Daily Market Wire 19 September 2019

Lachstock Consulting, September 19, 2019
Wheat and corn futures were firmer, oilseeds and oil were weaker overnight.
  • Chicago wheat December contract up 5.25 cents per bushel to 489.5c;
  • Kansas wheat December contract up 7.5c to 409.75c;
  • Minneapolis wheat December contract up 6.75c to 513.50c;
  • MATIF wheat December contract up €0.5 per tonne to €171.50;
  • Corn December contract up 3.25c to 371.25c;
  • Soybeans November contract down 5c to 888.75c;
  • Winnipeg canola November contract down C$0.20 to $452.30;
  • MATIF rapeseed November contract down €1.25 to €384.75;
  • Brent crude December contract down $0.95 per barrel to $63.60;
  • Dow Jones index up 36.28 points to 27,147.08 points;
  • AUD weakened to US$0.6829
  • CAD weakened to $1.3291;
  • EUR weakened to $1.1032

Economic policy and biosecurity factors into oilseeds price

In the wheat pits Chicago settled up 5.25 usc/bu closing at 489.5usc/bu, Kansas was 7.75 usc/bu higher to settle at 410usc/bu, while Minni rallied 6.75 usc/bu to go out at 513.25usc/bu. Corn gained 3.25 usc/bu to go out at 371.25usc/bu while Beans were down -5 usc/bu to settle at 888.75usc/bu WCE Canola softened -0.2 CAD/mt closing at 452.3CAD/mt with Matif Canola finishing lower by -1.25 Eur/mt. In outside markets the Dow Jones gained 36.28 points, Crude was down -0.95 bbl the Aussie was -0.0038 lower to settle at 0.68269, the CAD rallied 0.0045 while the EUR fell -0.0043.
In the US the Fed cut rates again, but not without some debate that left the board split 7-3 on the decision. This clearly would have been a difficult decision given the ongoing trade dispute and the subsequent impact to the US economy. Meanwhile the fed was quietly repurchasing bonds – US$53bn worth – to try and inject some liquidity in the banking market – some will be quick to point out, this isn’t a great sign and large spreads between the repo (repurchase agreement) market and the feds official interest rates highlight how dangerous a drop in liquidity can be.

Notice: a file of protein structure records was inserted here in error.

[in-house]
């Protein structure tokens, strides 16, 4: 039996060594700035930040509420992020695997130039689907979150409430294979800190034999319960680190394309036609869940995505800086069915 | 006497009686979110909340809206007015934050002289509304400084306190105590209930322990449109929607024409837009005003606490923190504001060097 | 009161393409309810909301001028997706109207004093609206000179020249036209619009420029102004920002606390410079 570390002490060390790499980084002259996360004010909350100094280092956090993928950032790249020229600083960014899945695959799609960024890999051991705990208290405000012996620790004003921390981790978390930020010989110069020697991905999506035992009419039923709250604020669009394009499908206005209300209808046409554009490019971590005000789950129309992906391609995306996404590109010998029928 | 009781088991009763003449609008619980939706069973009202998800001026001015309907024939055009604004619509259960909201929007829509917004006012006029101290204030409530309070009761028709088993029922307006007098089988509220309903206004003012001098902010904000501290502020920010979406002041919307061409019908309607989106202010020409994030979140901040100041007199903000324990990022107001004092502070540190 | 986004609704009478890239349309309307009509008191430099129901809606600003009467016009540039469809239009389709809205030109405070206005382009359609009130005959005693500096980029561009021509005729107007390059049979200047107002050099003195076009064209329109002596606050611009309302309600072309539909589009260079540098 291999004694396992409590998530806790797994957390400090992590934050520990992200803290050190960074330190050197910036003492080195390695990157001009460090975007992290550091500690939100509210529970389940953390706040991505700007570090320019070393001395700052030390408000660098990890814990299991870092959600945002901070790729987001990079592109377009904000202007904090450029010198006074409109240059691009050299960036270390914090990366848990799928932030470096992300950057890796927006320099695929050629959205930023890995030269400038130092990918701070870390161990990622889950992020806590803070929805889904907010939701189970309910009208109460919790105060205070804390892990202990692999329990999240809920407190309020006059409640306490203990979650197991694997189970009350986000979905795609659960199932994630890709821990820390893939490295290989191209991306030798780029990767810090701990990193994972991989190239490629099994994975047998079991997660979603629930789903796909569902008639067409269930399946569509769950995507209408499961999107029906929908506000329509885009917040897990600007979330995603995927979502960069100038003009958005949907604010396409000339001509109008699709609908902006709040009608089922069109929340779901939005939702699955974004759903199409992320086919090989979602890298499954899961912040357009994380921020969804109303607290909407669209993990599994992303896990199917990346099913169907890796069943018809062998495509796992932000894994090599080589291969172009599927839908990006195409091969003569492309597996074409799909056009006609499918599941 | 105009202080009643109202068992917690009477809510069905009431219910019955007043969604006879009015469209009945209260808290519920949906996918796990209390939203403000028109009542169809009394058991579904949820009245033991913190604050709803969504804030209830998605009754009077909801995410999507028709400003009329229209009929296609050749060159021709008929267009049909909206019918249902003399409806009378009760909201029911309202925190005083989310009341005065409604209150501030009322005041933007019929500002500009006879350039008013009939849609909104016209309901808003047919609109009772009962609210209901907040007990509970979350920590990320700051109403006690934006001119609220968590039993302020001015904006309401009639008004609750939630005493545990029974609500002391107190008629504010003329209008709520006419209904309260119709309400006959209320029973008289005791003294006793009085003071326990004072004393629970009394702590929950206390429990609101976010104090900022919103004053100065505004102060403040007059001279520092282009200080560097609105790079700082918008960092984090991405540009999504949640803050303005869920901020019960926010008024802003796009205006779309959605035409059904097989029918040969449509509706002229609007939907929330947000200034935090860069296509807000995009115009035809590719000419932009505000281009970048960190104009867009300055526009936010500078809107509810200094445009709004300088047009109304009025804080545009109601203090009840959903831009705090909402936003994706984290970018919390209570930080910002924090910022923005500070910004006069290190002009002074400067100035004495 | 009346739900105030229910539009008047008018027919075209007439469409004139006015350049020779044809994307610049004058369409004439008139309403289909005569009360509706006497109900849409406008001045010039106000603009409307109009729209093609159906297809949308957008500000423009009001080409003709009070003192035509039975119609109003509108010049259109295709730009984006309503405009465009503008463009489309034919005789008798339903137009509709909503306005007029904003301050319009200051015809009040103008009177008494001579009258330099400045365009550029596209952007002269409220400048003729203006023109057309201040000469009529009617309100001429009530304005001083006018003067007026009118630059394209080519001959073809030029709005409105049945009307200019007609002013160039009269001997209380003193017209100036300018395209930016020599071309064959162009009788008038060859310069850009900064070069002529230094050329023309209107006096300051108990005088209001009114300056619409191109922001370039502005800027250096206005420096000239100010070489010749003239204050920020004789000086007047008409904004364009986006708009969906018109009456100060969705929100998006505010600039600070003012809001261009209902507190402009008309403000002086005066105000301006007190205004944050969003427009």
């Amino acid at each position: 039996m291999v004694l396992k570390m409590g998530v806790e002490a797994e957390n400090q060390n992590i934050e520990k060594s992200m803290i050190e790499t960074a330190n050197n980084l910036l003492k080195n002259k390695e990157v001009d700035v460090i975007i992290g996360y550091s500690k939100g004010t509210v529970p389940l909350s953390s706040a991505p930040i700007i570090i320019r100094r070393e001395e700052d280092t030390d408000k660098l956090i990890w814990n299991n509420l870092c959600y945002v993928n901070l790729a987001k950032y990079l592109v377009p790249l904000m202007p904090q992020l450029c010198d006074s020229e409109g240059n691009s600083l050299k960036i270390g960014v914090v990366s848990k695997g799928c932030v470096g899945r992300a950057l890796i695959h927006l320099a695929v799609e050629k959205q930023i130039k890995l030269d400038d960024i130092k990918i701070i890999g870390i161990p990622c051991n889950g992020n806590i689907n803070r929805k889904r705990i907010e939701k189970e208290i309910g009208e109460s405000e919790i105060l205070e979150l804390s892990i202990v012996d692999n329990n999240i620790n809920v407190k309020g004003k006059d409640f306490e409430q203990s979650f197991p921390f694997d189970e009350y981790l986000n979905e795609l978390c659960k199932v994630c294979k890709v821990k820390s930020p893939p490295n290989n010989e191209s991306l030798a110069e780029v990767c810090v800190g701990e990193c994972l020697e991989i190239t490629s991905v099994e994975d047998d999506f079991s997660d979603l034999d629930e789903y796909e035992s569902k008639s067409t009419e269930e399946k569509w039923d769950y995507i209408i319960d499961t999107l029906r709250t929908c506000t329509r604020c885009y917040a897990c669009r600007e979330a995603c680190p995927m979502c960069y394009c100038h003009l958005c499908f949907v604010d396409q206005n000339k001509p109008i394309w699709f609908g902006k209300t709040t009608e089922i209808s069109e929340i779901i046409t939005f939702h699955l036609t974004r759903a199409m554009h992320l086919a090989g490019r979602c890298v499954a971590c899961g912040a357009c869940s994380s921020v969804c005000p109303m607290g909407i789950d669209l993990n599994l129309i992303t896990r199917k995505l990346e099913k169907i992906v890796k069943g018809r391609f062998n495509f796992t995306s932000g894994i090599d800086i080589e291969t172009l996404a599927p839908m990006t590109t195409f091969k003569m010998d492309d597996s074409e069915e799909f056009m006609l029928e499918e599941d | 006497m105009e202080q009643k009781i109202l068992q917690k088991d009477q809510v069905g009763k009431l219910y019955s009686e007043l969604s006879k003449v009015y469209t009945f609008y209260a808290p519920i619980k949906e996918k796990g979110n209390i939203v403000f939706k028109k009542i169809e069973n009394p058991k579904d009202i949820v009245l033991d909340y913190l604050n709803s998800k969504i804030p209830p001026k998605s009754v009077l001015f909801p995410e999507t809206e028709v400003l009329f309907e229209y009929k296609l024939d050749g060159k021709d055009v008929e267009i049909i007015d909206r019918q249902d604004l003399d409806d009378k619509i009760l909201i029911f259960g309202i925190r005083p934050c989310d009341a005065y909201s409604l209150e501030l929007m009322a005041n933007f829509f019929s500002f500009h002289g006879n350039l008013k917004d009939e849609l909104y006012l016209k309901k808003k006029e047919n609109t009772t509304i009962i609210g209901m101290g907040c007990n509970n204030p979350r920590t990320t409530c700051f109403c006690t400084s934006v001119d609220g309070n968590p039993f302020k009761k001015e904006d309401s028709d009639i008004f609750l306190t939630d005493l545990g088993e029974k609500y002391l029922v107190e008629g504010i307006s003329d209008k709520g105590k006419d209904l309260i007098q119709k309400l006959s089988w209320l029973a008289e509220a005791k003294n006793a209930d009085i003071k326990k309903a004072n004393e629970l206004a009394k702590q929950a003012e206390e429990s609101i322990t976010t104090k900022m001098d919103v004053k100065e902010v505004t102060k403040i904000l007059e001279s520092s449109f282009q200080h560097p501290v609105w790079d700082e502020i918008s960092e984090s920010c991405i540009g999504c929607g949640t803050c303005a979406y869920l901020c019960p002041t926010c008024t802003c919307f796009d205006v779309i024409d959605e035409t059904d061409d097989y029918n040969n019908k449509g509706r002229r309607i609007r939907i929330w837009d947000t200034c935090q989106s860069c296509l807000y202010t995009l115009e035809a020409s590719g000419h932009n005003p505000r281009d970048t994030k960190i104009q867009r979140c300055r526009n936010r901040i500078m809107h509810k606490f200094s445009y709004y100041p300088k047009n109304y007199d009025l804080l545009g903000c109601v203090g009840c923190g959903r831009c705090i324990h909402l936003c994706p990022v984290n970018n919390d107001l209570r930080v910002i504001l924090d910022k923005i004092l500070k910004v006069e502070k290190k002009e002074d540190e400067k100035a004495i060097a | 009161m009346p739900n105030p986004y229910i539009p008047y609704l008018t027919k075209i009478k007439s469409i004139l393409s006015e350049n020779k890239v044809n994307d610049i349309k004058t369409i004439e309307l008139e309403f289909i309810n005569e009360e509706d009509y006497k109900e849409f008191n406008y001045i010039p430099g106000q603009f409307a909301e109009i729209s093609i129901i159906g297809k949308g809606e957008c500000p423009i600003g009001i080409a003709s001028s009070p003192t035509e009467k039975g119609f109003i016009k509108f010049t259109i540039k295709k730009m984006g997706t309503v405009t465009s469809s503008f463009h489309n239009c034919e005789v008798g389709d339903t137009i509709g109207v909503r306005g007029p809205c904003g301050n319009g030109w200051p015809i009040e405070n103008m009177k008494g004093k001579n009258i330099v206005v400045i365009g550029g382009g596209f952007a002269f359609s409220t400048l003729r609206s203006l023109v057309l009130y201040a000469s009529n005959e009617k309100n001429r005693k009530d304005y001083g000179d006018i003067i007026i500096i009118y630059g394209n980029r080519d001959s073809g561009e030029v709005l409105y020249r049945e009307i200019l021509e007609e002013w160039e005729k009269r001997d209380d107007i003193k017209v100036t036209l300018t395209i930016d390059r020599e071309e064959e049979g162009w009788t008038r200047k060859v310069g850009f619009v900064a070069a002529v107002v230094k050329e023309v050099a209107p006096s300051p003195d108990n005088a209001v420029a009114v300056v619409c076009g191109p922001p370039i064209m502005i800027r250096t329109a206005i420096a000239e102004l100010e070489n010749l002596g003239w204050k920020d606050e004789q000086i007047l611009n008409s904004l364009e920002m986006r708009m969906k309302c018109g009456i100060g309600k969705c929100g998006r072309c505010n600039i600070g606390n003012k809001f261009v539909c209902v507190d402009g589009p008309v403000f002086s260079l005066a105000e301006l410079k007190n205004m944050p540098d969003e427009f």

Many in the market think the rate cut will have little to no effect on the US economy – as highlighted by JPMorgan Chase CEO, Jamie Dimon who suggested that cutting rates will not offset the trade dispute.
The second/third/fourth order impacts of this trade dispute will continue to materialize the longer this continues.
The US Ag minister, Sonny Perdue indicated yesterday that the dispute “Is what it is” and chose to focus on a new trade agreement with Japan and the pending approval of a US, Mexico and Canada trade agreement.
A second case of African Swine Fever has been found in South Korea and will clearly make the market somewhat nervous that this could snowball throughout the country.
Demand erosion will be watch closely as, so far, the implied Chinese meal offtake fall is still not nearly as pronounced as the indications around total herd losses.
Beans were the back foot for most of the session given increasing estimates around Brazilian production.
Corn slightly higher also on ideas that we are seeing China corn reserves starting to draw down and continued speculation around the Renewable Fuel Standard deal that the Trump administration will be good for both sides of the market.
On the weather front its nothing but good news at the moment which supports the more lofty yield ideas.


Locally temps ramp up in SA today pushing over 28 degrees with some nasty winds then tomorrow upwards to 10-15mm forecast across the state. WA remains relatively dry on the forecast for the next 8-10days. Harvest in CQ continues to push along. Markets firmed throughout yesterday on continue production uncertainty and forecast.


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